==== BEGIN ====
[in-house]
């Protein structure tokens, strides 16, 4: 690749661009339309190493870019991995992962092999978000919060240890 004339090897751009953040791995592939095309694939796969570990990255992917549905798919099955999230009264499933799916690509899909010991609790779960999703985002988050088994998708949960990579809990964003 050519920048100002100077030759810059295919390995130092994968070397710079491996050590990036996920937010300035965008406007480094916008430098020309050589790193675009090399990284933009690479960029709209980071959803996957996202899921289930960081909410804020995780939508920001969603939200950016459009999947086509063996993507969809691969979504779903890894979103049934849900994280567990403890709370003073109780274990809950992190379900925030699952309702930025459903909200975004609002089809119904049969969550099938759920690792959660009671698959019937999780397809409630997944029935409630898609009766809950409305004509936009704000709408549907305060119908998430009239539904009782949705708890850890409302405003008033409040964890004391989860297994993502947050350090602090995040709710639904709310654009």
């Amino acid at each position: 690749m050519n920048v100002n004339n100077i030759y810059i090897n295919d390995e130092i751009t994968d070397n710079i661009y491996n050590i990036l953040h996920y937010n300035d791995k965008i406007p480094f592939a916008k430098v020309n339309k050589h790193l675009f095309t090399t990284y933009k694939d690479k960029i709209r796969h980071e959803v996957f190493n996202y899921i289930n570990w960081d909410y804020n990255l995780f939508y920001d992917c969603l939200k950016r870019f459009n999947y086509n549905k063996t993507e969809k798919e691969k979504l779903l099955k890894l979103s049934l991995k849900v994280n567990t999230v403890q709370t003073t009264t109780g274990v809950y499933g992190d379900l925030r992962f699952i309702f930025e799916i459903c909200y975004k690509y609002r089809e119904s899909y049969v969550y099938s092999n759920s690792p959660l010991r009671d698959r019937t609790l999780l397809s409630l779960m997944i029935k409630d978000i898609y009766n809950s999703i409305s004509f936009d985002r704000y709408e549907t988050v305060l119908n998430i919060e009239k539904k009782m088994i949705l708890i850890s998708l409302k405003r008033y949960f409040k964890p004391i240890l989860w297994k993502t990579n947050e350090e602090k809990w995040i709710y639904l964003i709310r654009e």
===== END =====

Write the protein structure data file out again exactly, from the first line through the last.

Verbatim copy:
[in-house]
């Protein structure tokens, strides 16, 4: 690749661009339309190493870019991995992962092999978000919060240890 004339090897751009953040791995592939095309694939796969570990990255992917549905798919099955999230009264499933799916690509899909010991609790779960999703985002988050088994998708949960990579809990964003 050519920048100002100077030759810059295919390995130092994968070397710079491996050590990036996920937010300035965008406007480094916008430098020309050589790193675009090399990284933009690479960029709209980071959803996957996202899921289930960081909410804020995780939508920001969603939200950016459009999947086509063996993507969809691969979504779903890894979103049934849900994280567990403890709370003073109780274990809950992190379900925030699952309702930025459903909200975004609002089809119904049969969550099938759920690792959660009671698959019937999780397809409630997944029935409630898609009766809950409305004509936009704000709408549907305060119908998430009239539904009782949705708890850890409302405003008033409040964890004391989860297994993502947050350090602090995040709710639904709310654009």
């Amino acid at each position: 690749m050519n920048v100002n004339n100077i030759y810059i090897n295919d390995e130092i751009t994968d070397n710079i661009y491996n050590i990036l953040h996920y937010n300035d791995k965008i406007p480094f592939a916008k430098v020309n339309k050589h790193l675009f095309t090399t990284y933009k694939d690479k960029i709209r796969h980071e959803v996957f190493n996202y899921i289930n570990w960081d909410y804020n990255l995780f939508y920001d992917c969603l939200k950016r870019f459009n999947y086509n549905k063996t993507e969809k798919e691969k979504l779903l099955k890894l979103s049934l991995k849900v994280n567990t999230v403890q709370t003073t009264t109780g274990v809950y499933g992190d379900l925030r992962f699952i309702f930025e799916i459903c909200y975004k690509y609002r089809e119904s899909y049969v969550y099938s092999n759920s690792p959660l010991r009671d698959r019937t609790l999780l397809s409630l779960m997944i029935k409630d978000i898609y009766n809950s999703i409305s004509f936009d985002r704000y709408e549907t988050v305060l119908n998430i919060e009239k539904k009782m088994i949705l708890i850890s998708l409302k405003r008033y949960f409040k964890p004391i240890l989860w297994k993502t990579n947050e350090e602090k809990w995040i709710y639904l964003i709310r654009e």